Supporters of the Climate Declaration, drafted by Ceres & BICEPEnlarge Photo
When we think of the companies and organizations concerned with climate change, we don't often think of major automakers. But maybe we should think again.
Yesterday, General Motors became the first automaker to sign onto the Climate Declaration, a statement drafted by Ceres and its Business for Innovative Climate & Energy Policy project.
Ceres is a nonprofit launched in the wake of the 1989 Exxon Valdez oil spill, and it boasts a fairly unique vision. Ceres believes that green, sustainable practices are consistent with good business practices -- in fact, the two are inseparable. Ceres builds coalitions among corporations, investors, and individuals to share that vision with the world.
One of Ceres' biggest projects to date is its Business for Innovative Climate & Energy Policy group, or BICEP, "an advocacy coalition of businesses committed to working with policy makers to pass meaningful energy and climate legislation enabling a rapid transition to a low-carbon, 21st century economy – an economy that will create new jobs and stimulate economic growth while stabilizing our planet’s fragile climate."
Together, Ceres and BICEP have drafted the Climate Declaration, a document that urges the U.S. government to take action on climate issues. The reasoning isn't so much that action is needed to avoid looming environmental crises, but that the U.S. can remain an economic and cultural superpower by setting the standards for policies and technologies that address climate change. From the paragraph-long Declaration:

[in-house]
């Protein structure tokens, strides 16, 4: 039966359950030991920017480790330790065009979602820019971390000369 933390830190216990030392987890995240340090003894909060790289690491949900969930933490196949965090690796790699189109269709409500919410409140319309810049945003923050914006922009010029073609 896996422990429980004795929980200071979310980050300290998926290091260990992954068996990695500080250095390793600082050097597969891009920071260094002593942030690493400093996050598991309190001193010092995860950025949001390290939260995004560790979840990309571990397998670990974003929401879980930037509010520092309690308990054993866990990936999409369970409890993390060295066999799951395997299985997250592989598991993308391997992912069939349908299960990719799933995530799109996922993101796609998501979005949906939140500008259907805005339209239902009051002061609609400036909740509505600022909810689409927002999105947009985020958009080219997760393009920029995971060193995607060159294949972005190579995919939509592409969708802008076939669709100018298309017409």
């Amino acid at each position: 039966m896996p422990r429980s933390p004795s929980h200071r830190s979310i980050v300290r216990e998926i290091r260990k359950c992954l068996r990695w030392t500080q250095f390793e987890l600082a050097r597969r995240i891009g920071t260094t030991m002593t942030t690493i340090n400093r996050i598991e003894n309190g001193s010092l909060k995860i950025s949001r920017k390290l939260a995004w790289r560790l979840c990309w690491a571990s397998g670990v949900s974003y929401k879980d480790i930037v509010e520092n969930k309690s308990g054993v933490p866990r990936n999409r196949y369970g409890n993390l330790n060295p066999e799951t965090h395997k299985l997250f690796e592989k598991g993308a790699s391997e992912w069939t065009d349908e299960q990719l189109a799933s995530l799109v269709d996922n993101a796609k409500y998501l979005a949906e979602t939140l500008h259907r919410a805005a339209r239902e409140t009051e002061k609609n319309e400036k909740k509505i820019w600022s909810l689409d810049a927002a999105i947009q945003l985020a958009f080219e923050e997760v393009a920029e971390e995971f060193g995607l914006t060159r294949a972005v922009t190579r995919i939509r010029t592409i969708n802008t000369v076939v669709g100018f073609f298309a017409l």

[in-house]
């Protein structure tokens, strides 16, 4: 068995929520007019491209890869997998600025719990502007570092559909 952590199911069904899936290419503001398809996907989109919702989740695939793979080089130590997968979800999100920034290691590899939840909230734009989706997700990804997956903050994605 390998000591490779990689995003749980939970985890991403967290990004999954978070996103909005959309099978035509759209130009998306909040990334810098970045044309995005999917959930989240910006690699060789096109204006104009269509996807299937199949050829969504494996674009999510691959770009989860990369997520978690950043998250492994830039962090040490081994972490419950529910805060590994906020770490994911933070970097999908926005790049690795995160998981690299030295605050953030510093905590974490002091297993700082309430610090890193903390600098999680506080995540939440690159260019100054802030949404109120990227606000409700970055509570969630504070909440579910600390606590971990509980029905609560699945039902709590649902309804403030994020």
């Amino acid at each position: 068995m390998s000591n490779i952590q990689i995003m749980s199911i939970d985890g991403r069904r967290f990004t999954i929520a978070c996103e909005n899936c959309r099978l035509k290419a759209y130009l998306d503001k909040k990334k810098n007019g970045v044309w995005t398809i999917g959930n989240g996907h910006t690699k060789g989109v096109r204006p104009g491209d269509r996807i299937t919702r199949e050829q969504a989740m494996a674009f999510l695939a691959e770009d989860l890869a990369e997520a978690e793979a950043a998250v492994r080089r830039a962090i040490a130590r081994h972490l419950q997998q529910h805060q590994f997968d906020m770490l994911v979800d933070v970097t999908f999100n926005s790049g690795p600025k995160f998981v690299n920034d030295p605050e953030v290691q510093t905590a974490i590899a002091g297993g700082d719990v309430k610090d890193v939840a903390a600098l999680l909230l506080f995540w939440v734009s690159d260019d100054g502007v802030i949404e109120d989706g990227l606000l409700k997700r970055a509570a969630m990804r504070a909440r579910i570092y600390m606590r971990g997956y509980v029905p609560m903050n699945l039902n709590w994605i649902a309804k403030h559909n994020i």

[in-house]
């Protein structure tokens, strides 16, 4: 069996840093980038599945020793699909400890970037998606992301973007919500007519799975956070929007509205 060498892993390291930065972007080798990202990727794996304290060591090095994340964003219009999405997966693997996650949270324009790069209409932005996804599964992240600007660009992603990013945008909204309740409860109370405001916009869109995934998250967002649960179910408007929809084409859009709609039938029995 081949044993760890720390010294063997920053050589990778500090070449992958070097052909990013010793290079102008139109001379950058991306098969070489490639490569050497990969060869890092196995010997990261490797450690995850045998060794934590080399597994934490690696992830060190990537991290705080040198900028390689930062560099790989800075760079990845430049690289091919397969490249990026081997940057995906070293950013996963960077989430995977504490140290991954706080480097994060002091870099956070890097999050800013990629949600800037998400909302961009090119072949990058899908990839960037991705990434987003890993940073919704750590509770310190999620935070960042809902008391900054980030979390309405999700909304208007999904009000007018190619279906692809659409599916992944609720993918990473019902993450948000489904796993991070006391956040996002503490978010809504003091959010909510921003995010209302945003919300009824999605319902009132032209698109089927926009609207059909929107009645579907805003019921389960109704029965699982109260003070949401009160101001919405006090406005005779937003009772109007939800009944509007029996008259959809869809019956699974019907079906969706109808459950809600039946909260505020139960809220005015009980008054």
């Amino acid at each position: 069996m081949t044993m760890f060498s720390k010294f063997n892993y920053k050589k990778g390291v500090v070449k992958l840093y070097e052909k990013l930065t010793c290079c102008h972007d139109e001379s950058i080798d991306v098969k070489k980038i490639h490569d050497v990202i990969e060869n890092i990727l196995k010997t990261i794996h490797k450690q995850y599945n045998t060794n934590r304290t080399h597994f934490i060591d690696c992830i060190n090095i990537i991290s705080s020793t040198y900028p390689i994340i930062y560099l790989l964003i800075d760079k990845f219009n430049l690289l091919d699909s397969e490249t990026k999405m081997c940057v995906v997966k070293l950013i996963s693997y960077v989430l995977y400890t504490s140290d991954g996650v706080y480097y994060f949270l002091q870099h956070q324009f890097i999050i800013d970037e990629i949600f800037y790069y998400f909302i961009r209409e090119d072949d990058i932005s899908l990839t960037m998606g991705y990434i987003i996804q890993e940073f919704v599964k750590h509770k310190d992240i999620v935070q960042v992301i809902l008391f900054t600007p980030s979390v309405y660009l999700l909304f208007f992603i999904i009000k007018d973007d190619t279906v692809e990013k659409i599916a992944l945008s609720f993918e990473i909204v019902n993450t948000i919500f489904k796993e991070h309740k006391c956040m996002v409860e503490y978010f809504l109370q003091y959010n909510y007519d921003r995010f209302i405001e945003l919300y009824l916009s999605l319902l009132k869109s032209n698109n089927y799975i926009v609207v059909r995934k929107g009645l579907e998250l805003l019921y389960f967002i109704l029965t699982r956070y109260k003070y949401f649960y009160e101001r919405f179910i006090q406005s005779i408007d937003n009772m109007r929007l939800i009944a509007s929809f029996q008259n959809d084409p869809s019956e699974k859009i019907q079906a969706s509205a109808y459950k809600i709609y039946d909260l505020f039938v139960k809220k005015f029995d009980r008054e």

"[J]ust as America rose to the great challenges of the past and came out stronger than ever, we have to confront this challenge, and we have to win. And in doing this right, by saving money when we use less electricity, by driving a more efficient car, by choosing clean energy, by inventing new technologies that other countries buy, and creating jobs here at home, we will maintain our way of life and remain a true superpower in a competitive world."
Which roughly translates as, "We know that most politicians won't be swayed by the thought of doing good simply for the sake of doing good. So, how's about we put a dollar amount on that good?"
Most of the companies that have signed onto the Climate Declaration are the sort you'd expect: Ben & Jerry's, Starbucks, The North Face. But others have spoken up, too -- companies not ordinarily associated with environmental activism, like L'Oreal, Limited Brands, and now, General Motors.
In a press release about the event, though, GM points out that it has a very respectable track record when it comes to eco-friendliness. The automaker has dramatically cut energy usage at its facilities (saving the company $90 million in the process), and it owns two of the five largest rooftop solar arrays on Planet Earth. (There's more about GM's environmental activities here.)
Frankly, we applaud GM's participation in this initiative, though it does raise a few questions:
B. Are documents like this that address the bottom line the only way to get for-profit businesses on the environmental bandwagon, or might some be persuaded simply by the idea of, you know, doing what's morally right?
C. Most importantly: will this document have any effect at all?
Feel free to weigh in on A, B, C, or all of the above in the comments below. And if you'd like to sign the Climate Declaration yourself -- either on behalf of your company or as an individual -- you can do so here.